At the 69th Berlinale, the Panorama selection marked its 40th edition. The section that is dedicated to films that tend to provoke and challenge their audience took a shape of own retrospective or, perhaps more precise, own reflection. Thematically grouped films from its history screened to face the current film aesthetics, approaches to the narrative, stories, ideas, and ideologies. Within the group, Obscure Film Worlds screened “The Night” of then 21/22 years old Zhou Hao.

The Night screened at Berlin Film Festival

The story is very simple. A young male prostitute (Zhou Hao) meets a young female prostitute (Li Jin Kang). They make up some names inspired by flowers: he becomes Tuberose, she Narcissus. Each night they meet at work, they chat about life, the universe, and everything, casually interrupting their conversation when a client calls. Until Tuberose meets a new guy, Rose (Liu Xiao Xiao), who falls for him. The two become a triangle and the dynamics of the relationship change.

“The Night” opens with a scene shot in black & white and from the first person point of view. After the scene is over, it switches to a “normal” digital camera. That and no additional lightening give the film cinnamon-orangey tint combined with soft focus.  The choice of shots showing no faces of the clients except for Rose convene the idea(s) evolved in the work chats of Tuberose and Narcissus, add intimacy to the bond between the two, while simply confirming the clients as bodies passing by, as anonymous as possible.

The dialogues vary from casual raillery, sexual practices to philosophical issues of being a mistake, life as a misfortune, pre-determination and so on. The lines sometimes feel like written by one of the characters from the early Jim Jarmusch`s films (or Only Lovers Left Alive`s Adam). On the other hand, they are so much adult that they are a perfect fit for someone in their early twenties, misunderstood and thinking mainly in absolutes. You know, the casual tragedy of being twenty-something, when all other roads seem closed and the fate is just fatal. Plus, they are quite playfull.

Zhou`s film does not look away from sexuality that appears in talks about sexual practices, ice cream in various stage of being consumed and of melting, and even includes gay and non-gay sex scenes. All this is shown as a casual, everyday routine of that part of the world where, somehow, homosexuality does not exist. Nor does abuse of women and prostitution because they are illegal in China. The issues of one`s identity and sexual as well as emotional identity, in particular, take slightly different shapes in intermezzos showing Tuberose`s grooming rituals in front of a mirror while listening to love songs by Teresa Tung about Narcissus and later, a song about a (Malay) Rose plays.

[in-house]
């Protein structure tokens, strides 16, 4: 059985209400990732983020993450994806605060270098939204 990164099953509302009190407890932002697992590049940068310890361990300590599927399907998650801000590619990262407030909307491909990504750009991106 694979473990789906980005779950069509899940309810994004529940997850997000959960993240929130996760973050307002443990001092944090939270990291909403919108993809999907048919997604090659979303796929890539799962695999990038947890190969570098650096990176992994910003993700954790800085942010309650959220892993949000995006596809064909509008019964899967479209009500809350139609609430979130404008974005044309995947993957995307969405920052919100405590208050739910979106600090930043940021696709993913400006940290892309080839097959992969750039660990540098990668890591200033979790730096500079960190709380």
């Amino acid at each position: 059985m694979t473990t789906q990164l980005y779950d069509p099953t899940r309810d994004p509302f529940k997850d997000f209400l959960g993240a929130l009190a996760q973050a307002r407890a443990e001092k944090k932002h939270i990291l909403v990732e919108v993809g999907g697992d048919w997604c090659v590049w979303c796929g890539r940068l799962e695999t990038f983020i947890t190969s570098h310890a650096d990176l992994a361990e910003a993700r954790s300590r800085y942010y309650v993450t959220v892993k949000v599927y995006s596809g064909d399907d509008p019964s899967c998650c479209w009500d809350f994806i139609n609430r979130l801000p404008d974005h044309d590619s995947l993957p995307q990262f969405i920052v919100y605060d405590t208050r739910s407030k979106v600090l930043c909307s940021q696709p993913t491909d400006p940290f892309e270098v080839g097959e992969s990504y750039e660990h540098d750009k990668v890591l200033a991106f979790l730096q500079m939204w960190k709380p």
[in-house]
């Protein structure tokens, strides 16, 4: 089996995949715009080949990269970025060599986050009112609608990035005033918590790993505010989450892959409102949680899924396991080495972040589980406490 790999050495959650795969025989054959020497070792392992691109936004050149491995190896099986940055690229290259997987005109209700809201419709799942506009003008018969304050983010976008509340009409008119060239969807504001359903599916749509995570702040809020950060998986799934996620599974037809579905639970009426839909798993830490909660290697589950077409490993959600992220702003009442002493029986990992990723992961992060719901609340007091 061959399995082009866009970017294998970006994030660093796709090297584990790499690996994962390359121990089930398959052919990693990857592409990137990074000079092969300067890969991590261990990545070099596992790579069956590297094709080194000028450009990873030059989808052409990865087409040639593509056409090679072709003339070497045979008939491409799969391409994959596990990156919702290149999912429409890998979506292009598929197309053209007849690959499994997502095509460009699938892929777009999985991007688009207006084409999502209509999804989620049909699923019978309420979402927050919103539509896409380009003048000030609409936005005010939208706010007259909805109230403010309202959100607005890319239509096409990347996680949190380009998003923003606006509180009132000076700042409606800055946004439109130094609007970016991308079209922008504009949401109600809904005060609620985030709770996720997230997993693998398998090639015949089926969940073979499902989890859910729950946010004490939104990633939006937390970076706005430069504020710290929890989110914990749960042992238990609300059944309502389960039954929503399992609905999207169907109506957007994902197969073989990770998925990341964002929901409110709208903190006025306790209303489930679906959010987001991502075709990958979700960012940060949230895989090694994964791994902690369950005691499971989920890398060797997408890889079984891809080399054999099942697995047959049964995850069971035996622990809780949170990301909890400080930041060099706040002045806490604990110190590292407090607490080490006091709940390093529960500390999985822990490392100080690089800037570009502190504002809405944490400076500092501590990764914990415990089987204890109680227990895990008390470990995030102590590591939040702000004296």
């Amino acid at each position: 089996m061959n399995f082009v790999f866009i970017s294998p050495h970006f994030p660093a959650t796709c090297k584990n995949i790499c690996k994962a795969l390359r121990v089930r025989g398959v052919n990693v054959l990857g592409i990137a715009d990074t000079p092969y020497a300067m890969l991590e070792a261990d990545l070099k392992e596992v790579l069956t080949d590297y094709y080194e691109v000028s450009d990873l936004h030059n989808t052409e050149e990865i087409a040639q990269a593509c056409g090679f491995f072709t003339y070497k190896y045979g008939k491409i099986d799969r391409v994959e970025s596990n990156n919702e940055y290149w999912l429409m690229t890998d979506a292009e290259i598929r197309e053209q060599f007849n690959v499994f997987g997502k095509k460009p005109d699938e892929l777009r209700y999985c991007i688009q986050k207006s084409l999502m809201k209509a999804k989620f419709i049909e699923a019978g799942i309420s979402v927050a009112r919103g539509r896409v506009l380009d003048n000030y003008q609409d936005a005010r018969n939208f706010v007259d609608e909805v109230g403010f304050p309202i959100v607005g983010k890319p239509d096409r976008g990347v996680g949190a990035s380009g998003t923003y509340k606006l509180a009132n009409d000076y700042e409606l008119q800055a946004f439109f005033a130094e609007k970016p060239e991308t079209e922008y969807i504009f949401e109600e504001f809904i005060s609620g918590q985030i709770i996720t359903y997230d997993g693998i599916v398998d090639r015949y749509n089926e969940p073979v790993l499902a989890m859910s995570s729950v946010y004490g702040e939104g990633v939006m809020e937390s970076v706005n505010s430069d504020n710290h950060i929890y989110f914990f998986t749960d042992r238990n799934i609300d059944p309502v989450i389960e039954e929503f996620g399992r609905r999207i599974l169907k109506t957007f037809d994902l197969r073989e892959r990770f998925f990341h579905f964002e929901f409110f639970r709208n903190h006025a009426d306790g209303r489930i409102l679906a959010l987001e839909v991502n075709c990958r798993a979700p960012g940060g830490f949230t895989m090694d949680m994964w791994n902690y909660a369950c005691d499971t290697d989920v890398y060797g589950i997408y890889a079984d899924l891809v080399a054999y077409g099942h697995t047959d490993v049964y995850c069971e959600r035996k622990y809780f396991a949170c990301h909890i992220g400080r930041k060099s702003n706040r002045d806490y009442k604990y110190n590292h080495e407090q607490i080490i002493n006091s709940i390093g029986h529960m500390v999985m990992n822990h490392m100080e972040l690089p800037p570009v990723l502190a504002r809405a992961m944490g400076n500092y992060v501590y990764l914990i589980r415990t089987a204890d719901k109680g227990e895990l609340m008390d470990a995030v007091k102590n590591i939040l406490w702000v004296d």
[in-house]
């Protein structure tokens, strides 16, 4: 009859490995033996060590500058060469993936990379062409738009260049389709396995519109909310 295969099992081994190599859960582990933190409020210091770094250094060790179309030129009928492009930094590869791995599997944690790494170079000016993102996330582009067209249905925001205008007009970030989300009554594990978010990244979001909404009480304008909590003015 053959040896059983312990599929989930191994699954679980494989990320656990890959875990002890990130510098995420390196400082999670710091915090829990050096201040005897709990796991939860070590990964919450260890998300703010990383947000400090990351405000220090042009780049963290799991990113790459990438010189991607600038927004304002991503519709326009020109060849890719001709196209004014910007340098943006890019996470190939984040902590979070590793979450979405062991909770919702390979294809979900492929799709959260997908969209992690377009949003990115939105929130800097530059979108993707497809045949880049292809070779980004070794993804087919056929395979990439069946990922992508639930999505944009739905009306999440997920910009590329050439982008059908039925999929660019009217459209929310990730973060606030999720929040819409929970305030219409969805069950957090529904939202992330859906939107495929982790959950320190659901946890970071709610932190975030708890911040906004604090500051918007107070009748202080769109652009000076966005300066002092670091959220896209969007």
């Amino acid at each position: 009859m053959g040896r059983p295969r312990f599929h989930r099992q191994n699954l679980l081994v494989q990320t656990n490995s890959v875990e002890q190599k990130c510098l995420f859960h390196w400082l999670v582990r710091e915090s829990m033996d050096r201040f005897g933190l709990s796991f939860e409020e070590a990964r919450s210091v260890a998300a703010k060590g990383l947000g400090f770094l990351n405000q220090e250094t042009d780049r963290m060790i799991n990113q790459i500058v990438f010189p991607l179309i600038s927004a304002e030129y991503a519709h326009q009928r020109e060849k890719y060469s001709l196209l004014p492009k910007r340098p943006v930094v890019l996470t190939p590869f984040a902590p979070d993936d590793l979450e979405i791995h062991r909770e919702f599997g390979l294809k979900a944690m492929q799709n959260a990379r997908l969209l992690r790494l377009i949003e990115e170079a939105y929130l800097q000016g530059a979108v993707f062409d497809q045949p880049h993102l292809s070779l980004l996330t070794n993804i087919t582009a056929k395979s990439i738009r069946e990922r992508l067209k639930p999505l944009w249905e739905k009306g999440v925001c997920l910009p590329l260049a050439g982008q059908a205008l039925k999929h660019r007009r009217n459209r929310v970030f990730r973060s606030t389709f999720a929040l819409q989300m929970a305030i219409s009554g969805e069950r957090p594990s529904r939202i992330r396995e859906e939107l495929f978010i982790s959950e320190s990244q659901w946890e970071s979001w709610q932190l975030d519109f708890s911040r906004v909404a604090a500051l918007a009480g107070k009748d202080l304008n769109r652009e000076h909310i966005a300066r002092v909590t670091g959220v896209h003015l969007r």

“The Night” saw the light of the day thanks to a good dose of stubbornness, determination, and support of Chinese City College Students. Written by Zhou, shot in several weeks, nights only. It has its flaws but displays some talents also in the art of being inspired by others while staying true to oneself. Mainly, it is very easy to not to focus on what the production lacks but enjoy what can be done with the equipment and facilities available instead: framing, acting, dialogues, and diction.

It is only pity that towards the end of the film, Hao as a scriptwriter and director resorted to silly storytelling crutches and made the characters do, not their usual naive, but stupid and out-of-character mistakes to add some drama, or just simply go on and in a monologue make sure the audience understood the infernal dilemma of our main hero(es). Pity, because otherwise he proved very resourceful and wielding a slightly cynical sense of (self-)humour, showing no unnecessary sympathies with the characters. It might be interesting to see another feature of his but for the moment, Zhou seems to prefer shorts.

Hello everyone! Ever since I was a kid, I wanted to be an actress. I absolutely adored Greta Garbo. Far from her looks and even further from her talents, I ditched acting as a professional career option and went for film studies. It must have been sometimes in my early teens, which is still too late if you look at the origin stories of my colleagues, I fell for action cinema and cinemas of the Far East. Depending on who asks, the answer to "why" question is either: 1/ The lighting style just hit me in the guts, or 2/ Have you really seen those men? (Up until now, I would welcome Han Suk-kyu to read me anything.) I program the Asian sidebars "Eastern Promises" at Art Film Fest Košice and "Queer Asia" for Slovak Queer Film Festival. Both in Slovakia. I come from there. Oh, and I talk quite a lot. So long, and thanks for all the fish.